Fundraising yourself

Being disabled or caring for a disabled person can cost on average an extra £570 a month. To cover some of these extra costs of disability, make sure you apply for disability benefits.

Yet there may be special equipment or treatments that aren’t covered by benefits or social care payments. If this is the case, you may be able to apply for specific grants or charitable funding.

If you are unsuccessful in an application or want to try an alternative, you might consider your own fundraising. This can be a complex area, so here are some things to keep in mind:

Fundraising: first steps

  • A strong story helps make fundraising successful. Are you ready to share your personal life with the general public? You should be sure you are comfortable with this before starting fundraising
  • Share the work if you can. You may choose to appoint a chairperson, treasurer and secretary. Clarify your aims and objectives, so everyone is clear on responsibility. You will feel more credible when talking about your cause.
  • Open a specific bank account with a relevant name (such as "John's Wheelchair Fund"). Aim to have 2 people who have to sign to withdraw money. Keep accounts of all income and outgoings so that you can show how you have spent the money if asked.

Laws and regulations relating to fundraising

There are lots of ways you can fundraise: from bake sales to sponsored silences, from bucket collections to bag packing in supermarkets. It’s important to understand the law and regulations in these areas before you begin:

If in doubt, seek professional advice from your local Citizens Advice Bureau.


Street collections

To collect money on the street, you must get a permit from your local authority (or in London the Metropolitan Police). Issue of permits is discretionary so there is no guarantee you will get one. Even with a permit there are regulations about how you conduct the collection. The authority issuing the permit will give you details. For private property that is for public use (such as shopping centres and railway stations), you must hold a street collection permit.

House-to-house collections

Whether you are asking for money, ‘jumble' or other items door to door, you must get a permit from your local authority (or in London the Metropolitan Police).

Collections on private premises

You must get the permission of the owner of the premises before making a collection on a private site. For collections in pubs see ‘House-to-house collections’.

Static collection boxes

To leave a collection box on the counter of a shop or pub, you just need to ask the permission of the owner or manager. Ensure your boxes are secure and tamper-proof. If you are collecting from pub to pub, you need a house-to-house permit and must ask the permission of the landlords.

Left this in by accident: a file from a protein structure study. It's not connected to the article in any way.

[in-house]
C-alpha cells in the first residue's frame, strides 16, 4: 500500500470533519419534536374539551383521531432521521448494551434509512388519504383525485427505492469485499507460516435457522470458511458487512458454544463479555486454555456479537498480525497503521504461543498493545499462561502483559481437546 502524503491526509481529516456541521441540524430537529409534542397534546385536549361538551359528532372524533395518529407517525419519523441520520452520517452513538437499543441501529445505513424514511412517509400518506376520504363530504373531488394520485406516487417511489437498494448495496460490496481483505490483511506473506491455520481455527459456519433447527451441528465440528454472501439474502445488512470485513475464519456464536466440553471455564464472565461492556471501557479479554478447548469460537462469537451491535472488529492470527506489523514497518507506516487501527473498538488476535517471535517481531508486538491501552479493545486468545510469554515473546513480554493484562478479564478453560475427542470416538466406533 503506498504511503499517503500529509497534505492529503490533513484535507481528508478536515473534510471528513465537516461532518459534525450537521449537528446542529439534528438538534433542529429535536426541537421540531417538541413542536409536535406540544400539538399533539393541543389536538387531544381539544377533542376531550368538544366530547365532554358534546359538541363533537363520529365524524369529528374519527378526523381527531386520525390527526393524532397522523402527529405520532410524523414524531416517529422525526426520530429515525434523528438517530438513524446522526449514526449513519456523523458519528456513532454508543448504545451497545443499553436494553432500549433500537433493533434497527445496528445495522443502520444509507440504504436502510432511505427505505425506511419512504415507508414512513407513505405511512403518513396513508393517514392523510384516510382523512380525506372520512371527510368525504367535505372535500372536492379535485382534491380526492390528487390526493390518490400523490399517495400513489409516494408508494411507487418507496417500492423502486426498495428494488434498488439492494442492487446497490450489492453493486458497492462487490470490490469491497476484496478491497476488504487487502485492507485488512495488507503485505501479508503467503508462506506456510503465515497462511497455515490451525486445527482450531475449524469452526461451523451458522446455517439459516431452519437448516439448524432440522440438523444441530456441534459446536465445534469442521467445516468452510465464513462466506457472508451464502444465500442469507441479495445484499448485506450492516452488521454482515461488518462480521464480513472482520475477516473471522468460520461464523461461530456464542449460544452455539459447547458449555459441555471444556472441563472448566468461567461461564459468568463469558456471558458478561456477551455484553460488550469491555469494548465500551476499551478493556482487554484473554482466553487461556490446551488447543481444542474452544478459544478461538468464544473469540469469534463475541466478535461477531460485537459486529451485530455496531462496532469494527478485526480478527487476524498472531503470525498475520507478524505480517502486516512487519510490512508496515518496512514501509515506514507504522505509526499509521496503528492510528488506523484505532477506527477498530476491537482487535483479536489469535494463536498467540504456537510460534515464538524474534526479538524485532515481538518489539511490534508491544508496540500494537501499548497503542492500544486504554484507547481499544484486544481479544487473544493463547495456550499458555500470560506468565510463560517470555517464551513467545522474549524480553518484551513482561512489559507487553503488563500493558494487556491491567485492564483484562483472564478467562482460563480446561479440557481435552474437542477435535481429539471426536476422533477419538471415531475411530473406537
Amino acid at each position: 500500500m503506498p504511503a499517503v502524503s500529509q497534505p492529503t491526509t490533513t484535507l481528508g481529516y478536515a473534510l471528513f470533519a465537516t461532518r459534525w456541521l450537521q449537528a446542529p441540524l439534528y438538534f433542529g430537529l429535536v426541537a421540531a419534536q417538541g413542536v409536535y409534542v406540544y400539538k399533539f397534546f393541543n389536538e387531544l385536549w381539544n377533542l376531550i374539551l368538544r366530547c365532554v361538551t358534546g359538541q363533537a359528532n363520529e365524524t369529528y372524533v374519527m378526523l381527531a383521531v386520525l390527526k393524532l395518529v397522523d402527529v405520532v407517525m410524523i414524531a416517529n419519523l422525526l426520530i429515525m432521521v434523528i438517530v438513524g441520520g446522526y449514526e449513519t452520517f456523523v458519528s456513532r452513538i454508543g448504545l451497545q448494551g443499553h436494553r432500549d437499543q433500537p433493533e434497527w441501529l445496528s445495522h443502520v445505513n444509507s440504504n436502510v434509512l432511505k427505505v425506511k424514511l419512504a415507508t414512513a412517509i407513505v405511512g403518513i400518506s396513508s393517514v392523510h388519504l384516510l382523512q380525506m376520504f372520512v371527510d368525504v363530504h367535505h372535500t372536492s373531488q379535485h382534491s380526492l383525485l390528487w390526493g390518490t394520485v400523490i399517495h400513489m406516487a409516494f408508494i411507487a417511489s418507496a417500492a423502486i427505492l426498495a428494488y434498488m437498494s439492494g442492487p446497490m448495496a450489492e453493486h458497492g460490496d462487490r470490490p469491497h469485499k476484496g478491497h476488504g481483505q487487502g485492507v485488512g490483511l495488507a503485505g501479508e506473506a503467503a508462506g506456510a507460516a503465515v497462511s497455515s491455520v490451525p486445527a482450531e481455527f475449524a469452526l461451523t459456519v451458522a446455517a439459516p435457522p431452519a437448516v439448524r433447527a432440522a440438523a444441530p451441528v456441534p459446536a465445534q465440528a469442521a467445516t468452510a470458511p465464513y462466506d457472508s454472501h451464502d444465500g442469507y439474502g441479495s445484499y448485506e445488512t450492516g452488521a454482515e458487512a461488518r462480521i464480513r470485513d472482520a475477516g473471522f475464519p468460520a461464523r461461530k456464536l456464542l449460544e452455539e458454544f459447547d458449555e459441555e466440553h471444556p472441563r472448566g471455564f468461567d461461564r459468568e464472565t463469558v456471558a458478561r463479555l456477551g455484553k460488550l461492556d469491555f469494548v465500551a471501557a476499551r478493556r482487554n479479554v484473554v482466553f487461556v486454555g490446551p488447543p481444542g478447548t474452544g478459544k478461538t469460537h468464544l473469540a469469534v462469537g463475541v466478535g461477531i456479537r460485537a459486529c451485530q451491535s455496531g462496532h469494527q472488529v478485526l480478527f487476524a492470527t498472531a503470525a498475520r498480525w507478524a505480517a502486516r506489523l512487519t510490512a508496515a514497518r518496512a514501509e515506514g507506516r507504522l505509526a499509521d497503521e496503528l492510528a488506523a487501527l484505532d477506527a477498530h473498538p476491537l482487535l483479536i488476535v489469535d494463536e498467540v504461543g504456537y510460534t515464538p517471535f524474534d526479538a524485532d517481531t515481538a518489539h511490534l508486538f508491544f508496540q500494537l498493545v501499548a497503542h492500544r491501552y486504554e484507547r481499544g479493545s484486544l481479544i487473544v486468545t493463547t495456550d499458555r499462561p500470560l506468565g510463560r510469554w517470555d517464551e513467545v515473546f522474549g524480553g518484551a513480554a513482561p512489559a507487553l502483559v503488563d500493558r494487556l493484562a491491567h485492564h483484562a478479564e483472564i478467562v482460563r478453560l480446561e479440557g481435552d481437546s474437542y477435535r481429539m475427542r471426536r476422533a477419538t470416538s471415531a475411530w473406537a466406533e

Public events

Jumble sales, garage sales, fetes, fundraising dinners and coffee mornings are all subject to the same regulations. These mainly relate to health and safety, as with any commercial event:

  • You should get public liability insurance to cover you if someone is injured.
  • You may need a person qualified in First Aid available.
  • You should sell goods that are safe and fit for the purpose for which they are sold. It’s best to avoid selling used electrical or gas appliances.
  • If there is likely to be any disruption to traffic, you should seek advice from your local police.
  • You may need a Public Entertainments Licence. You can get details from the Chief Executive's Department of your local authority.
  • Selling alcohol requires a Liquor Licence, which you will need to get from your local Magistrates Court.
  • Mechanical or motorised exhibits or rides may need a safety certificate (issued by National Association for Leisure Industry Certificates).
  • You may also need to check with your local authority about regulations relating to planning permission, Sunday trading or local bye-laws.
  • Check out the NHS food safety website to ensure that you are aware of food safety laws before preparing food for your event.

You can create your own sponsorship forms. Make sure they state:

  • what the event is
  • the date
  • what you’re raising funds for
  • the contact details of the organisers.


Crowdfunding is a way to fund something specific, via the internet, by getting a large number of small gifts.

There are lots of Crowdfunding sites so read The Crowdfunding Handbook (611kb, pdf) to decide the best approach for you.


This is a complex area governed by a range of legislation. You need to register a prize draw, where you sell tickets to the public over more than a day, with the local authority. You will have to pay a registration fee and follow the regulations on the application form. If ticket sales are to exceed £20,000, you must register with the Gambling Commission.

Raffles and tombolas

These are defined as "a small lottery incidental to an entertainment". You do not need to register if the activity is not the main attraction of the event. You should not spend more than £500 on prizes, there should be no cash prizes and you must sell tickets and announce winners on the same day. You do not need to register a competition that involves skill rather than chance, such as a coconut shy.

Charity registration

If you do a lot of fundraising, you may consider becoming a registered charity in your own right. There are advantages with taxation and building credibility (some commercial companies will only donate to registered charities), but there is also strict reporting requirements, so it’s important to balance the pros and cons.

The Charity Commission produces helpful packs entitled Setting Up A Charity and Applying For Registration.

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